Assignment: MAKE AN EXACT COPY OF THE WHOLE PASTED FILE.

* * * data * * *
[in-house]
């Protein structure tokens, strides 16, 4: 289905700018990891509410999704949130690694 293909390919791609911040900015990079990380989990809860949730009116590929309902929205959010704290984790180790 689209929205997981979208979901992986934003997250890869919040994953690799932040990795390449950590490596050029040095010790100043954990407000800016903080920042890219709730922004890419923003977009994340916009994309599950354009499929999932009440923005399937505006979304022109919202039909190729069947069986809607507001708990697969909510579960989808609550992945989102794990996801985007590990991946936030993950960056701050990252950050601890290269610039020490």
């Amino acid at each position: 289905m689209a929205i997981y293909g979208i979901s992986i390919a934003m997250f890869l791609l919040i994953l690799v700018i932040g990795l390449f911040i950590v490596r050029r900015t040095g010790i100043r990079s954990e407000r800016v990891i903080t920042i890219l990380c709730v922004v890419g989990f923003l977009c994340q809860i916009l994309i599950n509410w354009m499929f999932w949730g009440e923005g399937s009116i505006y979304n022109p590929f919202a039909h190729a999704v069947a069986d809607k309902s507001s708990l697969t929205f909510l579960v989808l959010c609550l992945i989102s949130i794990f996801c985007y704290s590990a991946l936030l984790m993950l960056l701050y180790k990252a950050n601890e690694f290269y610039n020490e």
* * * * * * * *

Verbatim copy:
[in-house]
């Protein structure tokens, strides 16, 4: 289905700018990891509410999704949130690694 293909390919791609911040900015990079990380989990809860949730009116590929309902929205959010704290984790180790 689209929205997981979208979901992986934003997250890869919040994953690799932040990795390449950590490596050029040095010790100043954990407000800016903080920042890219709730922004890419923003977009994340916009994309599950354009499929999932009440923005399937505006979304022109919202039909190729069947069986809607507001708990697969909510579960989808609550992945989102794990996801985007590990991946936030993950960056701050990252950050601890290269610039020490």
């Amino acid at each position: 289905m689209a929205i997981y293909g979208i979901s992986i390919a934003m997250f890869l791609l919040i994953l690799v700018i932040g990795l390449f911040i950590v490596r050029r900015t040095g010790i100043r990079s954990e407000r800016v990891i903080t920042i890219l990380c709730v922004v890419g989990f923003l977009c994340q809860i916009l994309i599950n509410w354009m499929f999932w949730g009440e923005g399937s009116i505006y979304n022109p590929f919202a039909h190729a999704v069947a069986d809607k309902s507001s708990l697969t929205f909510l579960v989808l959010c609550l992945i989102s949130i794990f996801c985007y704290s590990a991946l936030l984790m993950l960056l701050y180790k990252a950050n601890e690694f290269y610039n020490e």